The Phantom of Fifth Avenue: The Mysterious Life and Scandalous Death of Heiress Huguette Clark (Paperback)
Born in 1906, Huguette Clark grew up in her family's 121-room Beaux Arts mansion in New York and was one of the leading celebrities of her day. Her father William Andrews Clark, was a copper magnate, the second richest man in America, and not above bribing his way into the Senate.
Huguette attended the coronation of King George V. And at twenty-two with a personal fortune of $50 million to her name, she married a Princeton man and childhood friend William MacDonald Gower. Two-years later the couple divorced. After a series of failed romances, Huguette began to withdraw from society--first living with her mother in a kind of Grey Gardens isolation then as a modern-day Miss Havisham, spending her days in a vast apartment overlooking Central Park, eating crackers and watching The Flintstones with only servants for company.
All her money and all her real estate could not protect her in her later life from being manipulated by shady hangers-on and hospitals that were only too happy to admit (and bill) a healthy woman. But what happened to Huguette that turned a vivacious, young socialite into a recluse? And what was her life like inside that gilded, copper cage?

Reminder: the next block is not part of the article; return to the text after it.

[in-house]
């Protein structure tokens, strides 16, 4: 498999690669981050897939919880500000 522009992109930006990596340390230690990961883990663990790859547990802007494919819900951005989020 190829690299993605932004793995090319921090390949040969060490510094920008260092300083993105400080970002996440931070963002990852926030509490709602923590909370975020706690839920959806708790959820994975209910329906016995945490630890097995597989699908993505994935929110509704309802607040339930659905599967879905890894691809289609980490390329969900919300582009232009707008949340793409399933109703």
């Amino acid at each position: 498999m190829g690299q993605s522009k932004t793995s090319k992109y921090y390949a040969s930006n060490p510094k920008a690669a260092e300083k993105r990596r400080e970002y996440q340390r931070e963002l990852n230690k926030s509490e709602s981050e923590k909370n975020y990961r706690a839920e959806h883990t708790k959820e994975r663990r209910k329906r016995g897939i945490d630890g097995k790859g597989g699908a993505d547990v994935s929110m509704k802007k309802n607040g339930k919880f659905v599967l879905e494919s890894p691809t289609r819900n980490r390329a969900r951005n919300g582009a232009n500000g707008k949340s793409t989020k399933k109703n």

About the Author
Meryl Gordon is the author of Mrs. Astor Regrets: The Hidden Betrayals of A Family Beyond Approach. She is an award-winning journalist and a regular contributor to Vanity Fair. She is on the graduate journalism faculty at New York University's Arthur L. Carter Journalism Institute. She is considered an expert on elder abuse and has appeared on NPR, CNN, and other outlets whenever there is a high-profile case.
"A thrilling read...Meryl Gordon delivers quite a page-turner for this true-life mystery."—USA Today
"Insightful and intriguing, Gordon's book offers a rare glimpse into a privileged world-and twisted personal psychology-beyond imagining."—Kirkus
"A perfect choice for the Grey Gardens set."—Booklist
"Meticulously researched, Gordon's account catalogues every juicy detail and eccentricity amassed over a century....a rigorous, authoritative account of a 20th century enigma."—Publishers Weekly